On a vote of 3-2, the Lincoln County Board of Commissioners approved a special assessment to be charged to individual parcels of land within the unincorporated portions of the county. The rate was set at $10 per parcel annually and will go into effect July 1, 2017. It will be completely separate from the current commercial or residential landfill rates.
A public meeting on the issue was held Monday at the county courthouse in Pioche. So many turned out for the hearing, mostly protesters of the assessment fee, it was moved to the upstairs courtroom to accommodate all who wanted to attend.
In the over hour long hearing, Planning and Building Director Cory Lytle explained the need for the assessment is primarily to pay the $40,000 annual payment for the next 10 years of the $400,000 borrowed from the Lincoln County Land Act last year with which to buy out Recology.
Providing garbage service is something the county is required to do by unfunded state and federal mandates. He said, “The old days of dumping garbage in a pit and burning it once a week, or hauling it down behind your house, are gone. We can’t change that.”
After buying out Recology last year, a special select committee, chosen by the board, dealt with the possibility of having private companies provide the solid waste service, but decided after much investigation, to have Lincoln County take over the garbage hauling service, plus operating and maintaining Crestline landfill.
It is also required by the state, Lytle said, and written in the Nevada Revised Statutes, that each county “charge a specific amount of money to a specific single parcel in the unincorporated portions of the county.” For example, for a person who might own 30 parcels in unincorporated areas, it would be $10 a year for every parcel. One person noted Nye County does this also toward their landfill rate, but did not say how much the extra fee is.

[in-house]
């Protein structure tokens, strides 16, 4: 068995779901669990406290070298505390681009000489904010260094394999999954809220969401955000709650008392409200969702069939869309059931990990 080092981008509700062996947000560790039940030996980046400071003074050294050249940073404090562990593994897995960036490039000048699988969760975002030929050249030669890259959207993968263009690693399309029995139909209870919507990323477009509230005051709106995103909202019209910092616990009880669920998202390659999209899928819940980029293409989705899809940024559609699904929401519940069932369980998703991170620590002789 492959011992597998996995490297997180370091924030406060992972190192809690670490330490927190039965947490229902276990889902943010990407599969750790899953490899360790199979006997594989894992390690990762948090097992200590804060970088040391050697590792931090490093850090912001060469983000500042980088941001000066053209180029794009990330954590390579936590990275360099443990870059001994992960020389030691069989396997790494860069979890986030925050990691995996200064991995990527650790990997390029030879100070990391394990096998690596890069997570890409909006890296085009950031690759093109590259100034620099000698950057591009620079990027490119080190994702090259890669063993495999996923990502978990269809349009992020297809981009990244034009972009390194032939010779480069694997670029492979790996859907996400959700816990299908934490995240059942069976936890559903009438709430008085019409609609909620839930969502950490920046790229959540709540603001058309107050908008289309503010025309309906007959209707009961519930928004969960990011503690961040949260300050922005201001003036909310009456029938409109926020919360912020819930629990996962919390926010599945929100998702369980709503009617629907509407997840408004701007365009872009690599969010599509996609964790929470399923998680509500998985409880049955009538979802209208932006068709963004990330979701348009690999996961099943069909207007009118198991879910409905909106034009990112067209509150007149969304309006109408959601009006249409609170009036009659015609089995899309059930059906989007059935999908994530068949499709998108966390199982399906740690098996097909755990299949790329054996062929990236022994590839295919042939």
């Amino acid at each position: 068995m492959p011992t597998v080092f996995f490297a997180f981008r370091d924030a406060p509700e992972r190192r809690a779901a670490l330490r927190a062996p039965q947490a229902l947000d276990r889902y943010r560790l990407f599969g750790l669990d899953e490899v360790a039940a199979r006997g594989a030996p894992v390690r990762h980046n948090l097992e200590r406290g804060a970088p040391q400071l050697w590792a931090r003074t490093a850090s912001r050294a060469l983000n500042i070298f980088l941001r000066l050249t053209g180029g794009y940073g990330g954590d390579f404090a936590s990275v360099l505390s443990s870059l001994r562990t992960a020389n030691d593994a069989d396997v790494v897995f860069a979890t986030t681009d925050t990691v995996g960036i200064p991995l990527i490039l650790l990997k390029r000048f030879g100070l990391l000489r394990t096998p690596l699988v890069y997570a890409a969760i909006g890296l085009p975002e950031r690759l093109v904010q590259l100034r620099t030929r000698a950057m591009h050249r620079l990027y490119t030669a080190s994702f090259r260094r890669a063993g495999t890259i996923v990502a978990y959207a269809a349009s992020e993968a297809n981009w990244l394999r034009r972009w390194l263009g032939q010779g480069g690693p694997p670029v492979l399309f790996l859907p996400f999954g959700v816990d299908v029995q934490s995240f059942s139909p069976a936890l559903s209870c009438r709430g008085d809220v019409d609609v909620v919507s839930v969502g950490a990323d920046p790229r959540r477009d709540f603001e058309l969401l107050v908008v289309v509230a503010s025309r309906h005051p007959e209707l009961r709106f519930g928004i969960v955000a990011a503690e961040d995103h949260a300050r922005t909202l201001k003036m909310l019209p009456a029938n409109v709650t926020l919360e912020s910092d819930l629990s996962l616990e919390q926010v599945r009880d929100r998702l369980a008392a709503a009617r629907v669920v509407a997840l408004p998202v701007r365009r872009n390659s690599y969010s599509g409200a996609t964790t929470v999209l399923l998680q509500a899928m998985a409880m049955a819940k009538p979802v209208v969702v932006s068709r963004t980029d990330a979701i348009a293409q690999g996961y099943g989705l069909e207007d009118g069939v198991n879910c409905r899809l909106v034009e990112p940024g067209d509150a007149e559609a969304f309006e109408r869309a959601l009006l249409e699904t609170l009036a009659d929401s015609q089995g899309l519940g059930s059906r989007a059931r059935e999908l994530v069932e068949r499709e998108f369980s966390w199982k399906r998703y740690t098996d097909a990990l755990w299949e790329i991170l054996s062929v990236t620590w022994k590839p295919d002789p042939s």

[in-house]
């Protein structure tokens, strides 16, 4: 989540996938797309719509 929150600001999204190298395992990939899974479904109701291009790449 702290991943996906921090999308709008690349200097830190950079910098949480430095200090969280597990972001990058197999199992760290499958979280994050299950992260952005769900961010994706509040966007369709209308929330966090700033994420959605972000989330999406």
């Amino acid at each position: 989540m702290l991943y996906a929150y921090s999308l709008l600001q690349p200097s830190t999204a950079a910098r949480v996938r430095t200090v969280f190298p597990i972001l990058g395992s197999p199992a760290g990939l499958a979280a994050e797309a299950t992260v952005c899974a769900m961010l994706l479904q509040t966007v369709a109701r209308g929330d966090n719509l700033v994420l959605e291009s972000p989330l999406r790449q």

There are about 4,000 such parcels in Lincoln County Lytle said. “We’re talking about a legal parcel, not a private lot, rather a legal parcel, whether by map or historic deed.” This is the manner, he explained, by which the county would make the annual $40,000 repayment.
Many members of the public, some from out of town, were on hand in the overfilled courtroom to give public comment.
Most expressed concerns that they felt it was unfair for them to have to pay a $10 annual fee for parcels of land they owned which were empty and generated no solid waste at all, “maybe just one-acre of sagebrush that I don’t even know where it is,” as well as an unfair extra burden to the current $240 annual charge for waste management. “I feel we are being punished for having those extra parcels,” one person said.
A few others who commented said they would even be willing to have the annual residential waste management fees raised from $240 to $270 or more. But the suggestion was not taken up by the board.
One person warned having the county take over the solid waste management was going to be “a Black Hole, from which there will be no end.”
Another person noted their opposition to non-waste generating properties being taxed. “There is no reason for taxes being levied there.”
Still another person brought up the idea of the need for a landfill that is much closer than Crestline, but the hearing did not discuss that issue further.
Commissioner Kevin Phillips finally moved to have the special assessment fee approved by the board, which was later given a second and the vote taken by the five-member board. Paul Donohue and Jared Brackenbury voted no.